The Royal Australian Ornithologist’s Union (RAOU), also called Birds Australia, is the oldest and the largest non-profit and non-government bird preservation organisation in Australia. It aims to preserve and protect bird species in the country as well as in nearby regions. It applied its trade name, Birds Australia, in 1996 for public purposes, but still maintains the name, RAOU for legal matters. RAOU members were motivated by their slogan, “Conservation through Knowledge”.
On July 1, 1901, RAOU was officially established under the name Australasian Ornithologists Union in Melbourne, Victoria after a series of meetings by a group of ornithologists in 1896. Through the effort of Archibald J. Campbell, the organisation, which started with 137 founding members, was formed. Colonel William Vincent Legge of Tasmania was designated the first union president with Dudley Le Souef as the secretary, Robert Hall as the treasurer, and Henry Kendall and Archibald J. Campbell as the auditors. The union has special interest groups tasked to monitor and to provide for the special needs of a few types of birds.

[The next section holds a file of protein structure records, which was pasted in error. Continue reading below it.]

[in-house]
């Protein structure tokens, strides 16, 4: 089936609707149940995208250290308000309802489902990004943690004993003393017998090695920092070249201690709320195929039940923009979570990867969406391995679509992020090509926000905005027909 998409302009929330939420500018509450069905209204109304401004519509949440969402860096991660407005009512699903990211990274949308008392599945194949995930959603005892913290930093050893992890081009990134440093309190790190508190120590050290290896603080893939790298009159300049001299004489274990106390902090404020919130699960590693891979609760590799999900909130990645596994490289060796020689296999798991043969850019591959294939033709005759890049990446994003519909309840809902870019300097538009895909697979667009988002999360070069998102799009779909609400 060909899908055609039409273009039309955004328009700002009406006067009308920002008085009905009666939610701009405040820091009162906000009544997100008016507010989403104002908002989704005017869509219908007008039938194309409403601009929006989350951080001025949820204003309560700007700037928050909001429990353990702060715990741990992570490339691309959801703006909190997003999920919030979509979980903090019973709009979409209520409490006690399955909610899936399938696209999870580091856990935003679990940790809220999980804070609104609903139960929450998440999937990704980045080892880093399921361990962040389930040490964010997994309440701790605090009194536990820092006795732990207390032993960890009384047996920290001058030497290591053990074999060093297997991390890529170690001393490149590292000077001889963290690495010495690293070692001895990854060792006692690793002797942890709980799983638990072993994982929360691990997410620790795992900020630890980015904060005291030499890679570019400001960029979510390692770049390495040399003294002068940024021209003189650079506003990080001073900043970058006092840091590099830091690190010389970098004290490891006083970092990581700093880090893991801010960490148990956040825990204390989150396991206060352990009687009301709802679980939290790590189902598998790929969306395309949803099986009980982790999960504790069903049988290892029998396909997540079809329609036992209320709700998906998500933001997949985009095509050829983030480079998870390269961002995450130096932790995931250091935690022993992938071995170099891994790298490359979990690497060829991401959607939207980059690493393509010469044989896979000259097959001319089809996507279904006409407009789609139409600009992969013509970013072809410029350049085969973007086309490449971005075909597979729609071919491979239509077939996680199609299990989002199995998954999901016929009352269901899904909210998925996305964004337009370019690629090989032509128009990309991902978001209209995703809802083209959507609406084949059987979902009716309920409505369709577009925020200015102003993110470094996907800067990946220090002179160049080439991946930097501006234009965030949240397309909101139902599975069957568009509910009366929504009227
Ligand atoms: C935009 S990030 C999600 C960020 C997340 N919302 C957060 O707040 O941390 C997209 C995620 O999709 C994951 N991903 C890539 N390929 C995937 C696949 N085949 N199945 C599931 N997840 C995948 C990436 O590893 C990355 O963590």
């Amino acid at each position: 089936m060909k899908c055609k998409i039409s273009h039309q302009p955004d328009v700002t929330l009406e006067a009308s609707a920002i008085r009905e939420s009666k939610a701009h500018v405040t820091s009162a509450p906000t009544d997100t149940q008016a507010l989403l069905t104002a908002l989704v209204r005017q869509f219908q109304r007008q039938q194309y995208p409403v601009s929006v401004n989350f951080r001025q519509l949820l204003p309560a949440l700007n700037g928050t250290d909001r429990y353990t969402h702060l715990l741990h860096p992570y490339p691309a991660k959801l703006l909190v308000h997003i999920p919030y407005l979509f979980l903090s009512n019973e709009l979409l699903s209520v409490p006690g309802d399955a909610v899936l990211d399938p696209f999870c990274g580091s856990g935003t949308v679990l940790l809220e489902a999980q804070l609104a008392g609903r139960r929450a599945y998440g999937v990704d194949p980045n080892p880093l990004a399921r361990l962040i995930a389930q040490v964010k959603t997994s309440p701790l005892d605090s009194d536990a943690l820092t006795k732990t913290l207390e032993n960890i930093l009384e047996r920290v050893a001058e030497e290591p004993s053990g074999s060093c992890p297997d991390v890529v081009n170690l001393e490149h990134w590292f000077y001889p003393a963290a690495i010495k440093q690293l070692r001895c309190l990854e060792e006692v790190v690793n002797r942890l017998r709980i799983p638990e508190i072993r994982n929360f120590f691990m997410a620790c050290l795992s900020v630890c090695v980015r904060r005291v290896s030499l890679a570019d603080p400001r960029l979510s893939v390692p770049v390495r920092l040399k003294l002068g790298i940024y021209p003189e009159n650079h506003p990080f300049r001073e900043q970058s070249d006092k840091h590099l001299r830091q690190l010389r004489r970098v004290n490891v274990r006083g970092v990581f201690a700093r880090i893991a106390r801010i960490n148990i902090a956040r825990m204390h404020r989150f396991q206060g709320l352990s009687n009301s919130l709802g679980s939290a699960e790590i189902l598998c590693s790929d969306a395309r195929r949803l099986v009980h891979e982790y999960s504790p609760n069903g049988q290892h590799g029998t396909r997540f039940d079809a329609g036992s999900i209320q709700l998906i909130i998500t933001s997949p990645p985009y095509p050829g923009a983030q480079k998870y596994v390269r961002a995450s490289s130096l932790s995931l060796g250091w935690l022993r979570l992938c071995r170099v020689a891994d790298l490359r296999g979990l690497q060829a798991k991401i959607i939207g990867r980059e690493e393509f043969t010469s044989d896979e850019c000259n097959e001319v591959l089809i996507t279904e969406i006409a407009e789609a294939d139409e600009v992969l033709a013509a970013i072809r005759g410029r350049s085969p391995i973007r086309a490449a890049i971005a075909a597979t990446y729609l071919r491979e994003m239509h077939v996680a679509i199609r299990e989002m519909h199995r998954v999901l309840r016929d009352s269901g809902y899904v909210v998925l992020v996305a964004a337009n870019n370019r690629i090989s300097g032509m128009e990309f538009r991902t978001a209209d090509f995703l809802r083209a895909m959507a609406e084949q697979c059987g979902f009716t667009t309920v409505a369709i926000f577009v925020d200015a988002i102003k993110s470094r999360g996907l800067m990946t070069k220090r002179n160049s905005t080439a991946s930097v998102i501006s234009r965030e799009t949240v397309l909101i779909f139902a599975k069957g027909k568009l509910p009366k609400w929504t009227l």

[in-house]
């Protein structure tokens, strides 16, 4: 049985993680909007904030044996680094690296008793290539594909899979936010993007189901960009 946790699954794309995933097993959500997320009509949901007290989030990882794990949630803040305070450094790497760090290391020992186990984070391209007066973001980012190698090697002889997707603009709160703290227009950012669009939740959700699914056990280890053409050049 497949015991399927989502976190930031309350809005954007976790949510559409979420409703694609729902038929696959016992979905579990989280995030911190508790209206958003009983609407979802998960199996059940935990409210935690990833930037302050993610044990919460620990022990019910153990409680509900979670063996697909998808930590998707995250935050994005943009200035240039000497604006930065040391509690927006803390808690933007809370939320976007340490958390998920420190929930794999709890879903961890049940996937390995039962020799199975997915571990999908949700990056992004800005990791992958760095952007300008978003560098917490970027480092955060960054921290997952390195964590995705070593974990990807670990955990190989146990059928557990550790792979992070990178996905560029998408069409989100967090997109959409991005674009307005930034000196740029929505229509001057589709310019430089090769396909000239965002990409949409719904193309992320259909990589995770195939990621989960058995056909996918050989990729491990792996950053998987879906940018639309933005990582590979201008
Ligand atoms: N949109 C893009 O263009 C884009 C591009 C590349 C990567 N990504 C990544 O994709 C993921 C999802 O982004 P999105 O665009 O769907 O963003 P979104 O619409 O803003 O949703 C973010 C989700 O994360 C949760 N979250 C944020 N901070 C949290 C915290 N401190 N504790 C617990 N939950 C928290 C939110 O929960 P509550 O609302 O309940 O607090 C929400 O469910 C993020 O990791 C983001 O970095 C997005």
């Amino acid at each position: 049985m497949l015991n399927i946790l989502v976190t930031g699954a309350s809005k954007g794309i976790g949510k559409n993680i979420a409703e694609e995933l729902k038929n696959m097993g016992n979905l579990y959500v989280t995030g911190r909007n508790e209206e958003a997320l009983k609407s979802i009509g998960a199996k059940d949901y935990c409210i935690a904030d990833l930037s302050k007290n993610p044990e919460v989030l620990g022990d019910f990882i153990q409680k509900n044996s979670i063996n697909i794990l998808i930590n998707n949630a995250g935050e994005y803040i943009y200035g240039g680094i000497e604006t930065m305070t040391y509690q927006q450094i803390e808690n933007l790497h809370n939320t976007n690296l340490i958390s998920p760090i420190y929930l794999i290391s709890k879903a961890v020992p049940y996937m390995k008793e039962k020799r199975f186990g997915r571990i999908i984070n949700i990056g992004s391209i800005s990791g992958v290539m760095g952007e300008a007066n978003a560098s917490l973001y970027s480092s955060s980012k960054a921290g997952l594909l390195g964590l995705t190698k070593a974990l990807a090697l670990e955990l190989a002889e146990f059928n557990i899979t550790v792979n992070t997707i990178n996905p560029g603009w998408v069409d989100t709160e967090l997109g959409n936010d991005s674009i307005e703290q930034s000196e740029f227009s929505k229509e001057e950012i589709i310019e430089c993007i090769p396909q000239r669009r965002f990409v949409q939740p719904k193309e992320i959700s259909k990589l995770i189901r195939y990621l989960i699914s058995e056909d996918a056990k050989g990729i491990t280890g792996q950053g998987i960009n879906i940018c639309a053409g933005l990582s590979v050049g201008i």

The first major conservation project of RAOU was the Atlas of Australian Birds that focused on fieldworks and lasted for over five years, from 1977-1981. Along with this project, the organisation established bird observatories that serve as field research and recreation facilities such as Eyre (1976), Rotamah Island (1979), Barren Grounds (1982), and Broome (1988). The union purchased vast properties to serve as habitat conservations for birds. Gluepot Reserve (1997) and Newhaven Reserve (2000) were built on those purchased properties. It also published its own journals such as the ‘Scientific Journal’, the ‘Emu’ and the quarterly magazine, ‘Wingspan’.